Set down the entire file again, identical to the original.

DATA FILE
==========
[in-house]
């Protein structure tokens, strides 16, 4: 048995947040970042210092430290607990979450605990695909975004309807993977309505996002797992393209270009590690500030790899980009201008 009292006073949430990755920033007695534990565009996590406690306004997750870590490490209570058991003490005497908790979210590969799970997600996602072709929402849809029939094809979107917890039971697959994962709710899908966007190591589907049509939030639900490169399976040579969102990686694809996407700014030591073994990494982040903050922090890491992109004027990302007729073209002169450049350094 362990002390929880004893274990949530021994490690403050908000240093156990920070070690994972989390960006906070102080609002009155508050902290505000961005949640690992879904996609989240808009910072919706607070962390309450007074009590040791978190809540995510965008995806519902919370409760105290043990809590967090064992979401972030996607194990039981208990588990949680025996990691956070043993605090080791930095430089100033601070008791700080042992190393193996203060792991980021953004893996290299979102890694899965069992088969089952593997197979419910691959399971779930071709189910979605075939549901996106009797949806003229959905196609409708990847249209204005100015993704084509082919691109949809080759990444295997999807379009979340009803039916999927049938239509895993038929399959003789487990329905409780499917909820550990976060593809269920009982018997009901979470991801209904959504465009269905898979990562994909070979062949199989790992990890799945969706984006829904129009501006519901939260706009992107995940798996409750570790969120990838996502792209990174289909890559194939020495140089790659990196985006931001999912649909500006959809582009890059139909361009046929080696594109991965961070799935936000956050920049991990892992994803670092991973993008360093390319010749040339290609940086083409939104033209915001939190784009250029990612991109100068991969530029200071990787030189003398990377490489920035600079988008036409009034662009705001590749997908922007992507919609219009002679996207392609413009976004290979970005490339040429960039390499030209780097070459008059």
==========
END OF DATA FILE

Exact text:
[in-house]
């Protein structure tokens, strides 16, 4: 048995947040970042210092430290607990979450605990695909975004309807993977309505996002797992393209270009590690500030790899980009201008 009292006073949430990755920033007695534990565009996590406690306004997750870590490490209570058991003490005497908790979210590969799970997600996602072709929402849809029939094809979107917890039971697959994962709710899908966007190591589907049509939030639900490169399976040579969102990686694809996407700014030591073994990494982040903050922090890491992109004027990302007729073209002169450049350094 362990002390929880004893274990949530021994490690403050908000240093156990920070070690994972989390960006906070102080609002009155508050902290505000961005949640690992879904996609989240808009910072919706607070962390309450007074009590040791978190809540995510965008995806519902919370409760105290043990809590967090064992979401972030996607194990039981208990588990949680025996990691956070043993605090080791930095430089100033601070008791700080042992190393193996203060792991980021953004893996290299979102890694899965069992088969089952593997197979419910691959399971779930071709189910979605075939549901996106009797949806003229959905196609409708990847249209204005100015993704084509082919691109949809080759990444295997999807379009979340009803039916999927049938239509895993038929399959003789487990329905409780499917909820550990976060593809269920009982018997009901979470991801209904959504465009269905898979990562994909070979062949199989790992990890799945969706984006829904129009501006519901939260706009992107995940798996409750570790969120990838996502792209990174289909890559194939020495140089790659990196985006931001999912649909500006959809582009890059139909361009046929080696594109991965961070799935936000956050920049991990892992994803670092991973993008360093390319010749040339290609940086083409939104033209915001939190784009250029990612991109100068991969530029200071990787030189003398990377490489920035600079988008036409009034662009705001590749997908922007992507919609219009002679996207392609413009976004290979970005490339040429960039390499030209780097070459008059």